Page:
It all started when my kids’ passports expired and we needed two white background passport photos for them. Now I have taken couple of shots white a white drape behind and some background lighting but the result was greyish rather than whitish. I have been doing some research of the matter for couple of days now and I have come across 3 ways to do it:
A. You do it off the camera using studio quality softboxes and lighting
B. You do it in Photoshop which is a little bit complicated and precise
C. You do it in Adobe Lightroom; and this is the easiest and quickest way)
But first I am going to summarize the steps to do it the hard way (in Adobe Photoshop):
- Increase the exposure to get the background as close to white as possible… without making the subject look funny or washed out. Go to Image – Adjustments – Exposure and slide the Exposure slider to the right.
- Run Image – Adjustments - Auto Contrast. Auto Contract tends to make the background whiter and the subject a little bit sharper.
- Next we’re going to need to do some touch-up with a brush (the ‘B’ shortcut), set the colour to white and pick the features of your brush around 200. Hardness set to 0.
- Start by painting everything in the background to look white. If you’re painting close to the subject hair or body zoom in and use a smaller brush. Leave the shadows in place to avoid having the subject looking unnatural.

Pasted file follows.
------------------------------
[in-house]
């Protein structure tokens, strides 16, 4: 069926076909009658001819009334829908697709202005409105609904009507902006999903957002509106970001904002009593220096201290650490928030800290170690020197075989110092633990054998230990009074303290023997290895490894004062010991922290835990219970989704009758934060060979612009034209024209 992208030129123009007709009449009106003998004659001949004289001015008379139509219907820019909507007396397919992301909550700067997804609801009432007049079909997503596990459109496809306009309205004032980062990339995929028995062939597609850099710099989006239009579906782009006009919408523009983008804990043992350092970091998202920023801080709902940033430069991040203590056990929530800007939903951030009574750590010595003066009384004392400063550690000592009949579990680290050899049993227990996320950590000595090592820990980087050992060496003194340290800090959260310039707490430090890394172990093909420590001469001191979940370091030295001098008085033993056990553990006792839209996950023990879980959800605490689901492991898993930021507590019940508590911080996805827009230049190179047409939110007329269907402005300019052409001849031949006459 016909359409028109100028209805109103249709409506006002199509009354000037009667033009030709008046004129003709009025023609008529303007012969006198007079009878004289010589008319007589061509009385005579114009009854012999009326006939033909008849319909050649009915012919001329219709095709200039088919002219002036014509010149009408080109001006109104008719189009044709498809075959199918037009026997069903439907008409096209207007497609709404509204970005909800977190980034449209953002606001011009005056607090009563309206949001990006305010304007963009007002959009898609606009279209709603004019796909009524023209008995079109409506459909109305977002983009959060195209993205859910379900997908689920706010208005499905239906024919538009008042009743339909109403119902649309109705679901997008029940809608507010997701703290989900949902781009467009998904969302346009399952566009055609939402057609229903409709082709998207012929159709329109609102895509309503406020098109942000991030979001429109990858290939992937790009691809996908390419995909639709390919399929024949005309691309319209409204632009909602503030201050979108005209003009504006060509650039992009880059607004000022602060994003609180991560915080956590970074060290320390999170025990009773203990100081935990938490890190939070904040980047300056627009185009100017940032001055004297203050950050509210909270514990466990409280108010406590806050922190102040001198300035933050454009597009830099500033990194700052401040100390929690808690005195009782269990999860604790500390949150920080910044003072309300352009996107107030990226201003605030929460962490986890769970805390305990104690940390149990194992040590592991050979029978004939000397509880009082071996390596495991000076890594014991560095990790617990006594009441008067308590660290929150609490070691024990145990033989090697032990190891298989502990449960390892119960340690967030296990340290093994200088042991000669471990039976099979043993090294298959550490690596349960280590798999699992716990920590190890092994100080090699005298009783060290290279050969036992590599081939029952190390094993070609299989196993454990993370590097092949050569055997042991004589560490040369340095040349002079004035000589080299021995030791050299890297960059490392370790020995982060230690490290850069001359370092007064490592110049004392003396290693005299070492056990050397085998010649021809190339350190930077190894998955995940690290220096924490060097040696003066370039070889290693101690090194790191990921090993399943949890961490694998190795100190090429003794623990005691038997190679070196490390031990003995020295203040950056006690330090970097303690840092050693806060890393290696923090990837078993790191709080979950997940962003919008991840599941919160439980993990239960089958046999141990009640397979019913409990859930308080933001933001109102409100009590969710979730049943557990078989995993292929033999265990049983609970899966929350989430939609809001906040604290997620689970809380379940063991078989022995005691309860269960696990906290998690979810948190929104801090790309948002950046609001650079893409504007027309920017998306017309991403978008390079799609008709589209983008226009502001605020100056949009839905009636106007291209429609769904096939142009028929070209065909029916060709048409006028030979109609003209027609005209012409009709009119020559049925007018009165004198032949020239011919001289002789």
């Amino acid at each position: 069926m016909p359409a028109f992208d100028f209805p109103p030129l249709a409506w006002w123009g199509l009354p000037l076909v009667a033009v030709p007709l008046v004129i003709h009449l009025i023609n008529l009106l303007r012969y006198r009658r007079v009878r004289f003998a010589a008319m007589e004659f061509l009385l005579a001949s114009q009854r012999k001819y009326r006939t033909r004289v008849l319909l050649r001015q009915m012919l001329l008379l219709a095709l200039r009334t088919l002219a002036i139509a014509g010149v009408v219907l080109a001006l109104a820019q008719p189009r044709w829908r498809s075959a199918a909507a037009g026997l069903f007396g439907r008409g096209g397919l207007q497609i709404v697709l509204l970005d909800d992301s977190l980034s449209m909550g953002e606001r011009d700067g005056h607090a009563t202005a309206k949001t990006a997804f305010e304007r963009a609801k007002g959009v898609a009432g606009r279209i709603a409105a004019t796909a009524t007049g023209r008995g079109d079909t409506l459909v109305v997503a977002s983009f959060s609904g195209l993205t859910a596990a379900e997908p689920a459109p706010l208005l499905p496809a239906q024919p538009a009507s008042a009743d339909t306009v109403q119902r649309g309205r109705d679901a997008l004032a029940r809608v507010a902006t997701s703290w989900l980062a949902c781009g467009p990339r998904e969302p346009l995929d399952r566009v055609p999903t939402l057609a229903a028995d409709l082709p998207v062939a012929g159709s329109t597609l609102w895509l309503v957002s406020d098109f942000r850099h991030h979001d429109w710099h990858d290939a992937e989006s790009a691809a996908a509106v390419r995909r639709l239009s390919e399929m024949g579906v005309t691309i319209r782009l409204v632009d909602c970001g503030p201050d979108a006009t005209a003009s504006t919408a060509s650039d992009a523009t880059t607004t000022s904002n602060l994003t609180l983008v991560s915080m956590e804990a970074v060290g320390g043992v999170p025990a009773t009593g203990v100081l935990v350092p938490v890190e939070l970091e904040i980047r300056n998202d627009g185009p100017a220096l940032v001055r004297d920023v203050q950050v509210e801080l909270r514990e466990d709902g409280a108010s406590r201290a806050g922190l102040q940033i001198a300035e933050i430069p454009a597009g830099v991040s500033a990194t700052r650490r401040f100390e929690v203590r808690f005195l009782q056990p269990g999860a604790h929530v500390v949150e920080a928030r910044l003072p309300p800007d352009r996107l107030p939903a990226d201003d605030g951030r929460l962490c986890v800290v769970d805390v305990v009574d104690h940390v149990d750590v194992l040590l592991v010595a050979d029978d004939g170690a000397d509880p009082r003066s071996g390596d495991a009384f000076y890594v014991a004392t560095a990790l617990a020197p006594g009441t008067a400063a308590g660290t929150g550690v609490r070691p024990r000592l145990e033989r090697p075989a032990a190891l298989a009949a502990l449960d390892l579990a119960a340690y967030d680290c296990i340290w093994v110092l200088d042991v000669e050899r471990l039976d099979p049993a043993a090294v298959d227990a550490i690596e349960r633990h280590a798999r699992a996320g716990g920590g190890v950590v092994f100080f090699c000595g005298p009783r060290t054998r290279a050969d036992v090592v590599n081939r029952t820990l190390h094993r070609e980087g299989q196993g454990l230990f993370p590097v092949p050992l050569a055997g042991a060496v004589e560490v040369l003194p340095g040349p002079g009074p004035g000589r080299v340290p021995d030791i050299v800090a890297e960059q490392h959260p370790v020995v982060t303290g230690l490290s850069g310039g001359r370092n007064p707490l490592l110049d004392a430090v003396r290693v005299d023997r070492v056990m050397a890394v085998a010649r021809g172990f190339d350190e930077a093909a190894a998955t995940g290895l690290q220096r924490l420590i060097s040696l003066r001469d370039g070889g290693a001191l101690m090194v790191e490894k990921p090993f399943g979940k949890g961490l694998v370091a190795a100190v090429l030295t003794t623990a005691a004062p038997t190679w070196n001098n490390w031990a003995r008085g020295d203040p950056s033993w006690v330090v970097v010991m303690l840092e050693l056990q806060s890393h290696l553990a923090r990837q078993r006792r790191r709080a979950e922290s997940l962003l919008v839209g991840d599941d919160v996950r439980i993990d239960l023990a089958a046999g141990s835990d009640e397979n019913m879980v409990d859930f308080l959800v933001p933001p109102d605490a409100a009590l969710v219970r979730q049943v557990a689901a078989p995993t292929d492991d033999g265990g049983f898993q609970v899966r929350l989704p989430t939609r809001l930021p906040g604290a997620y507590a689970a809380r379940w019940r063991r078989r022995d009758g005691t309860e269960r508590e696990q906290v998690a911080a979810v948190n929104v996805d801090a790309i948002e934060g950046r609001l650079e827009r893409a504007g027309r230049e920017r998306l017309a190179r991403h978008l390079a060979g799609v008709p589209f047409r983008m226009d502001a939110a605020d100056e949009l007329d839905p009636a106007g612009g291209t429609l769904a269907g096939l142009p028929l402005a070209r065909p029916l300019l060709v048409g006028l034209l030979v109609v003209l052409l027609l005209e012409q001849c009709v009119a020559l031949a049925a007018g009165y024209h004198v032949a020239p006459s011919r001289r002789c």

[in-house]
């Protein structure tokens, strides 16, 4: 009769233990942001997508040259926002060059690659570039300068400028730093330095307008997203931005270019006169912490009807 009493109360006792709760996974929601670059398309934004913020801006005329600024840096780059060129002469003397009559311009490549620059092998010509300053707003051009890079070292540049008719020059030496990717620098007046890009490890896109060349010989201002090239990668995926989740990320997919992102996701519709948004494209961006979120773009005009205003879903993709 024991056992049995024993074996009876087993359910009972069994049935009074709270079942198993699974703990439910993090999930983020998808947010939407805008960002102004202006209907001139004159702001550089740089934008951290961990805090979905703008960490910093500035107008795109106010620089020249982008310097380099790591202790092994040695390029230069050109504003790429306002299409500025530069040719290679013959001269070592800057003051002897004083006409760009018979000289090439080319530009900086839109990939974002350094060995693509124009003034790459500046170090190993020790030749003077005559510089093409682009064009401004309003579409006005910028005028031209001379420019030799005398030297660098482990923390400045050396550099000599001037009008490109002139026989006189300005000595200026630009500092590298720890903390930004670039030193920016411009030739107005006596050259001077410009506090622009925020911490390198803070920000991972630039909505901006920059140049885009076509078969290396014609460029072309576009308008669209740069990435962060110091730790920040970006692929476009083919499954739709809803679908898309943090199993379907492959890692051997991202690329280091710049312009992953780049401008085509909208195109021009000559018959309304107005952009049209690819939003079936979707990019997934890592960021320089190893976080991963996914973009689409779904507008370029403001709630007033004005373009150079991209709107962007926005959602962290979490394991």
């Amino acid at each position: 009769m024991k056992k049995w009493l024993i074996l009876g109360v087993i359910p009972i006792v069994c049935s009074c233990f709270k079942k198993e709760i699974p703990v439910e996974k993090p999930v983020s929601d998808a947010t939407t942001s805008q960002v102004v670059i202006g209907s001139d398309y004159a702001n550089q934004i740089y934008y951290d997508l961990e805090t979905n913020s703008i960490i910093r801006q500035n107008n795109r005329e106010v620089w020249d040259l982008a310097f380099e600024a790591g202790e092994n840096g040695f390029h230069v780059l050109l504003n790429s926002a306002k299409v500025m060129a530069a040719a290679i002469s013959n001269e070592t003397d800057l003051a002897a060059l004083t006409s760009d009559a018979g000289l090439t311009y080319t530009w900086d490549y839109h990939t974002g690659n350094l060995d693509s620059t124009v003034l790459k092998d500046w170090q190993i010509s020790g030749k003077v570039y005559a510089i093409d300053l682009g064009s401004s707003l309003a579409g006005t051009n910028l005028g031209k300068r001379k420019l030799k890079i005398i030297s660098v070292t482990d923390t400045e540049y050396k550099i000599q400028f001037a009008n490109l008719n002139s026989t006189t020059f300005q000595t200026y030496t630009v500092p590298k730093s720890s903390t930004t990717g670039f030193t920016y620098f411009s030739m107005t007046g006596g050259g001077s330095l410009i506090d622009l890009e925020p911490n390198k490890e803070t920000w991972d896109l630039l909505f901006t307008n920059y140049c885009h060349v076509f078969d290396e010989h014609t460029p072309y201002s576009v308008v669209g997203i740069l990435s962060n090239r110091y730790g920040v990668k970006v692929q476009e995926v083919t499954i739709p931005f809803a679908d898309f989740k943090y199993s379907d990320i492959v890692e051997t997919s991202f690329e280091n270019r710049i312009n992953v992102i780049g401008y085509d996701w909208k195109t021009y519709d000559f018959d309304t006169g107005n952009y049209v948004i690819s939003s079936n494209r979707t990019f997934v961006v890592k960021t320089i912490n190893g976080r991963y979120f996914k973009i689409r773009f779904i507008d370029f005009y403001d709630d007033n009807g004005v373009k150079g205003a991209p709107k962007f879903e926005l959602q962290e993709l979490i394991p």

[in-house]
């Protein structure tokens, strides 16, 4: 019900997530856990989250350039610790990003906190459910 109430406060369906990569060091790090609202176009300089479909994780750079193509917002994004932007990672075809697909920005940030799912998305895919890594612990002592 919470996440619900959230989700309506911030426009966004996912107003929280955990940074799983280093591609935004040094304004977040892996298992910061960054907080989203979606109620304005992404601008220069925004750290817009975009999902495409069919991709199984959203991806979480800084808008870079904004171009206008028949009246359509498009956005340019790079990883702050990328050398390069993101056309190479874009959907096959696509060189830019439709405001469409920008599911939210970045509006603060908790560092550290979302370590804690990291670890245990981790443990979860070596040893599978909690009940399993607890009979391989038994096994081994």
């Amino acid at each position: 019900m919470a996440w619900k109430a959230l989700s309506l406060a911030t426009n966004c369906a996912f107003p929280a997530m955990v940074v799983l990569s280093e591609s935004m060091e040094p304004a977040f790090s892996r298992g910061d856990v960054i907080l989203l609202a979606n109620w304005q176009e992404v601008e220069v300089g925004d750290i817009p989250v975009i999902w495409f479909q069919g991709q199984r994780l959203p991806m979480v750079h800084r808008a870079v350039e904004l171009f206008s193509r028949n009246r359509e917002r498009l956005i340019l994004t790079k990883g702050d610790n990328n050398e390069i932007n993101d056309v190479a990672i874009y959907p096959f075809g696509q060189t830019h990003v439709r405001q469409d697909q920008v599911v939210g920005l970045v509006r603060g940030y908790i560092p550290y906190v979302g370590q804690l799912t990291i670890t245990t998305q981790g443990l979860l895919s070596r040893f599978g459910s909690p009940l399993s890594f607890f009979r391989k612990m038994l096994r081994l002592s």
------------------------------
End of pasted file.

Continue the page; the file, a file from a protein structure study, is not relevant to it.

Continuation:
And now the easiest method (in Adobe Lightroom):
- You need to have Adobe Lightroom (any version).
- Go to the Develop module and make your Global Adjustment. When you are happy with the exposure, tones, contract, clarity, etc. go to step 3.
- Select the local Adjustment Brush in the Develop module and select a size that is big enough to paint over the background. Add a small feather enable Auto Mask so that Lightroom will do most of the selection work for us. Set Density to 100.
- Paint over the background with the brush. Make sure the cross hair is on the background so that Auto Mask option doesn’t paint over your subject. You can press the ‘O’ key to show the painting overlay (default is red). The overlay will make it easier for you to see where you are painting. If you make an error paint with the Alt key (Windows) / Option key (Mac) to erase.
- When it comes to hair or very fine objects in your subject, don’t select a smaller brush. It is more efficient to enlarge the brush so that the centre is positioned over an area of the background and the rest of it extends over the hair area. At this point you might consider decreasing the density to around 30 so that you only partially select the background. Click once and click again if needed.
- If you are not happy with the white or it is not pure enough adjust the settings for the Adjustment Brush by increasing the exposure and brightness until the background becomes pure white. Check the hair area and you’ll see that not all the grey has gone but, when you zoom out the results are acceptable.
Now unless you want to enlarge this photo or print it in bigger sizes, you can use the Lightroom method for web and photo passport printing. I know the method above saved me time and money taking the family to the local studio plus I can print passport photos on demand from now on.
I hope you enjoyed this post and found it useful.